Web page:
The dealer's story is that one day Feldhouse had been drinking and took one of the cars for a spin. O'Sullivan received a phone call about the incident, confronted Feldhouse and fired him, since he never had permission to drive any vehicles. Feldhouse also was reportedly told he could no longer stay at the dealership and had to turn in the keys to the business. However, O'Sullivan claims that on the night of the accident, Feldhouse returned to the dealership and stole one of its vehicles.
Flood, on behalf of his client, sued not only sued Feldhouse, but also O'Sullivan, CK Auto Wholesalers and Coddington Automotive, of Plainville, which owned the auto wholesaler.
The latter three defendants claimed they were not liable, as Feldhouse did not have permission to drive the dealer's car. However, Flood noted that charges were never pressed against Feldhouse for allegedly breaking in and stealing the car. "There were a number of statements [the defendants] had given to their insurance company and they were entirely inconsistent," said Flood.
The car Feldhouse crashed had been purchased at an auction and had Coddington Automotive dealer plates on it. But there was a dispute, Flood said, over who truly owned the car. And there was another dispute over who had been Feldhouse's employer Coddington Automotive or O'Sullivan in his individual capacity.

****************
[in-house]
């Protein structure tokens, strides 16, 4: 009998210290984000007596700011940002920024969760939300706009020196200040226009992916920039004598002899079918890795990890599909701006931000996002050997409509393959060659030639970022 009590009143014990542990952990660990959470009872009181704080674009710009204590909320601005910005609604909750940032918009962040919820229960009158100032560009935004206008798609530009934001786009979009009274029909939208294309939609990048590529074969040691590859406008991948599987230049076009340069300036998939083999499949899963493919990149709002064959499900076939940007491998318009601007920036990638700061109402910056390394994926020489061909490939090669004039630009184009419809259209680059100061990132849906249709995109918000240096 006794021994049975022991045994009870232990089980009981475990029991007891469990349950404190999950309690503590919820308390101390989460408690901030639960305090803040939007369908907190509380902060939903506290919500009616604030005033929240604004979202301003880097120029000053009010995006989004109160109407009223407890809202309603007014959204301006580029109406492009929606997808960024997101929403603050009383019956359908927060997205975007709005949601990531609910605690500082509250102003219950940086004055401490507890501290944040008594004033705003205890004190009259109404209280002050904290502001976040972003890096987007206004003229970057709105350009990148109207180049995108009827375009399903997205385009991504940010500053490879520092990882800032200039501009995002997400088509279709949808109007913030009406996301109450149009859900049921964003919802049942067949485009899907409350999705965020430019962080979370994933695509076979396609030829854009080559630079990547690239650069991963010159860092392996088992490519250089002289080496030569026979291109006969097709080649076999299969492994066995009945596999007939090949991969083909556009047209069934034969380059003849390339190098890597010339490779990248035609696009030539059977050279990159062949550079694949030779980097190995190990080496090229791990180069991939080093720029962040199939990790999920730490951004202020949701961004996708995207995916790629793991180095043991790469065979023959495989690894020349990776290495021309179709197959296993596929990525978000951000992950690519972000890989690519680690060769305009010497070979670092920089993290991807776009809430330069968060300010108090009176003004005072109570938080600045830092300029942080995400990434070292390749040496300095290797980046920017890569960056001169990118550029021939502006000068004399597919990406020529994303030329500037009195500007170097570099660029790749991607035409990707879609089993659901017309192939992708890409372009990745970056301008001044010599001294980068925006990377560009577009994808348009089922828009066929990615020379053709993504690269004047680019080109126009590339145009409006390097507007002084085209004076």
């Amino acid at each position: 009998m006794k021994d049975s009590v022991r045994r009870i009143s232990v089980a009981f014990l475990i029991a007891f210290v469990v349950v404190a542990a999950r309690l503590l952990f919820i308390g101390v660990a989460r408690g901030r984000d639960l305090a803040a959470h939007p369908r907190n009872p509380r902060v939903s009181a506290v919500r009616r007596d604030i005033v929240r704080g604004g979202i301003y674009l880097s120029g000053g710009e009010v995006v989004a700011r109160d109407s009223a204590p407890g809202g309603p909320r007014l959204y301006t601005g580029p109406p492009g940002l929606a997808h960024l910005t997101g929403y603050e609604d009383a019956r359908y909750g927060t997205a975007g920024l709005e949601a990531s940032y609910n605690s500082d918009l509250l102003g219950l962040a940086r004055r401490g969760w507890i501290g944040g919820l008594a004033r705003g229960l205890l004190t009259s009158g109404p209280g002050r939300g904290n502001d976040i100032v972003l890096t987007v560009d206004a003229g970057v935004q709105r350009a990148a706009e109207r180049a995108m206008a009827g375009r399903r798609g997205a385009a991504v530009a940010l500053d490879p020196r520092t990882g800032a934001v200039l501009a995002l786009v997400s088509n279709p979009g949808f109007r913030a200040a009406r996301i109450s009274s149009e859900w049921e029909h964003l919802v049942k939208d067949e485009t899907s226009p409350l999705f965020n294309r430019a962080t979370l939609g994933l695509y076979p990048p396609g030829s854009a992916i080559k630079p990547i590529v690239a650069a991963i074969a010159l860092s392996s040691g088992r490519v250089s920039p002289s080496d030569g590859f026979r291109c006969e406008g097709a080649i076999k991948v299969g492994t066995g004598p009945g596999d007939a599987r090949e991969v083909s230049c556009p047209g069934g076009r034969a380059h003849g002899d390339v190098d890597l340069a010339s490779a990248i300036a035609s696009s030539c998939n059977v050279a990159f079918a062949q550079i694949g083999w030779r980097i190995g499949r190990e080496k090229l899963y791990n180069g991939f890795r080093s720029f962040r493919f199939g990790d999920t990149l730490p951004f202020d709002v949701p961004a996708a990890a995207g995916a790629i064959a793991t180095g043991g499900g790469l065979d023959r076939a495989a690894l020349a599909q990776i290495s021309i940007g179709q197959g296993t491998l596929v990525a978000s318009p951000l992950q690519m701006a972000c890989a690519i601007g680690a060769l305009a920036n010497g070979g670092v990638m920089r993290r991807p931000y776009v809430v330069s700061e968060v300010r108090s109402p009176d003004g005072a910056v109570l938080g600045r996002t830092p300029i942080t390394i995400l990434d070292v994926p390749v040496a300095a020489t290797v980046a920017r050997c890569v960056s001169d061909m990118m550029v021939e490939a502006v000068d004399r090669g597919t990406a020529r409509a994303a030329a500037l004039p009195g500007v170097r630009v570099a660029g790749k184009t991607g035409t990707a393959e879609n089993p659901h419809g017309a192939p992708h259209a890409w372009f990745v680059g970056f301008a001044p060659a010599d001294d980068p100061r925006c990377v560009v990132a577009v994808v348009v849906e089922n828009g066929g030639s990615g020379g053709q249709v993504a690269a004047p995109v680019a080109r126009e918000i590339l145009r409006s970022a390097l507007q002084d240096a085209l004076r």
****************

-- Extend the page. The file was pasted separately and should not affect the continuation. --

O'Sullivan waivered on the question, first pointing to Coddington before ultimately saying the homeless man worked for him. Coddington executives said they did not even know who Feldhouse was. He could not be located and did not appear at the trial; Flood believes he remains homeless.
There was a further complication: Empire Fire & Marine Insurance Co., which insured the Coddington Automotive vehicle, chose not to defend Feldhouse and stated it would only represent Coddington. O'Sullivan chose to represent himself and CK Auto Wholesalers pro se.
Meriden Superior Court Judge Vernon Oliver presided at a trial that lasted for about four days. Representing Coddington's insurance company was James Shields, of Sharp, Shields & Smith in Rocky Hill. Shields could not be reached for comment for this article.
Because Empire Fire & Marine would not defend Feldhouse, Flood filed a claim against his client's insurer, Amica Mutual Insurance Company, for uninsured motorist benefits. Amica reached a pre-trial settlment with Scavone for $262,500.
At trial, Flood pointed to a Connecticut statute that states that when the driver of a motor vehicle is not the owner, he is presumed to be the agent of the owner and driving the vehicle in the course of his employment, unless the defendant can prove otherwise.
The jury apparently did not believe the defendants' arguments that Feldhouse worked entirely for O'Sullivan and that Feldhouse took the car without permission. After deliberating for a little over two hours, the jury held all the defendants liable. Because reckless driving was involved, a damages award of roughly $563,000 was doubled, by statute, resulting in the final verdict of $1,127,016.